The definition of patent term as extending from patent issuance to 20 years from the application filing date is laid out in straightforward fashion in § 154(a). Things begin to get a little fuzzy, however, in subsection (b). Section 154(b)(1) provides the government’s adjustment guarantees, and § 154(b)(2) enumerates limitations on those guarantees. There are several specific guarantees in § 154(b)(1), each compensable on a day-for-day basis for any delay by the USPTO, but the recent court cases and this article focus on five. Section 154(b)(1)(A) provides four guarantees for particular USPTO delays. Time beyond 14 months taken by the USPTO to initially communicate regarding a filed application is compensable delay, as is any time beyond four months for the USPTO to respond to action by the applicant, the Patent Trial and Appeal Board, or a court. These specific delays are often referred to as “A” delays. Section 154(b)(1)(B) provides a remedy for any application pendency beyond three years, referred to as a “B” delay. Before turning to the limitations in § 154(b)(2), it’s worth noting § 154(b)(1)(B) itself defines a limitation in establishing that compensable “B” delays are tolled by filing a request for continued examination (RCE) within the three-year examination window. Section 154(b)(2)provides the remaining limitations on compensable delays by the USPTO, including the lack of compensation for lack of effort by the applicant to reasonably conclude the examination process, for overlaps in delay periods (i.e., no double-counting), and for any time beyond the actual number of days of delay. Finally, the statute provides for a 180-day period in which to bring a civil action in the Eastern District of Virginia challenging the adjustment determination. The recent cases have provided significant pro-patentee interpretations of the statutory scheme.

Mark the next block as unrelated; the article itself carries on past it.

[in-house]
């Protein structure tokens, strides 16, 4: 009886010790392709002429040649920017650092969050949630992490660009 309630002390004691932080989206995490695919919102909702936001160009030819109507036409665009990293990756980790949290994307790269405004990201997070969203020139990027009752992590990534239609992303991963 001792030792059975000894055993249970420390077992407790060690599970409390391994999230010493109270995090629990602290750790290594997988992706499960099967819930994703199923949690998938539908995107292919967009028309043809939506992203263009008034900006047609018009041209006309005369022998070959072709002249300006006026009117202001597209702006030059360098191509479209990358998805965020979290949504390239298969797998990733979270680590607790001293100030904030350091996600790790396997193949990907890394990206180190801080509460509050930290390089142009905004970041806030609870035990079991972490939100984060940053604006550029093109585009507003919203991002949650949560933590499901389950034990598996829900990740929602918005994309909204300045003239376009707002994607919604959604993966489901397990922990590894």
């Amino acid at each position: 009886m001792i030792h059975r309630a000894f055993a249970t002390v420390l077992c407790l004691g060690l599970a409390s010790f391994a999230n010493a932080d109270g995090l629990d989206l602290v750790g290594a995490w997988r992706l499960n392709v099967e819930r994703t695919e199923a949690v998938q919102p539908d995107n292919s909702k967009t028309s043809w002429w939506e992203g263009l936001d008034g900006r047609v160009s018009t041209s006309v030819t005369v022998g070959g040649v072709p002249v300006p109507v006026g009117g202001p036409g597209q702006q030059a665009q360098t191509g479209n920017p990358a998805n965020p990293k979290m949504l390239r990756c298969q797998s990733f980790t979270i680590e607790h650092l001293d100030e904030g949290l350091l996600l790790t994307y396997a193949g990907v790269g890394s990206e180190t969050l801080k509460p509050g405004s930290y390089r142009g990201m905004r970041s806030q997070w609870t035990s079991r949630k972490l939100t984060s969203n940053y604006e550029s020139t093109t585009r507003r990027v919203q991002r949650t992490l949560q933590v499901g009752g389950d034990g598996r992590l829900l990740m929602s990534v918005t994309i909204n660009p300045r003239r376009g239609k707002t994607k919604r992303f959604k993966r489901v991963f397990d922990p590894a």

In the 2010 Wyeth case, the court considered possible overlap between “A” delays and the “B” delay. The USPTO took the position that any “A” delay necessarily pushed back the date of patent issuance, and this push-back period should not be double-counted by inclusion in the “B” delay. According to the USPTO, then, any compensation for “B” delay should be net of any “A” delay. The contrary position, adopted by the court, was that “A” delays occurring within the first three years of examination, as found in Wyeth, could not overlap with any “B” delay because the period for “B” delay didn’t even begin until three years into examination. As a consequence, the “A” and “B” delays in Wyeth were added, resulting in a gain of 294 and 486 days of term for the two patents-in-issue, during which Wyeth could continue to enjoy its position of advantage in an Alzheimer’s disease market estimated at $160 billion annually in 2010.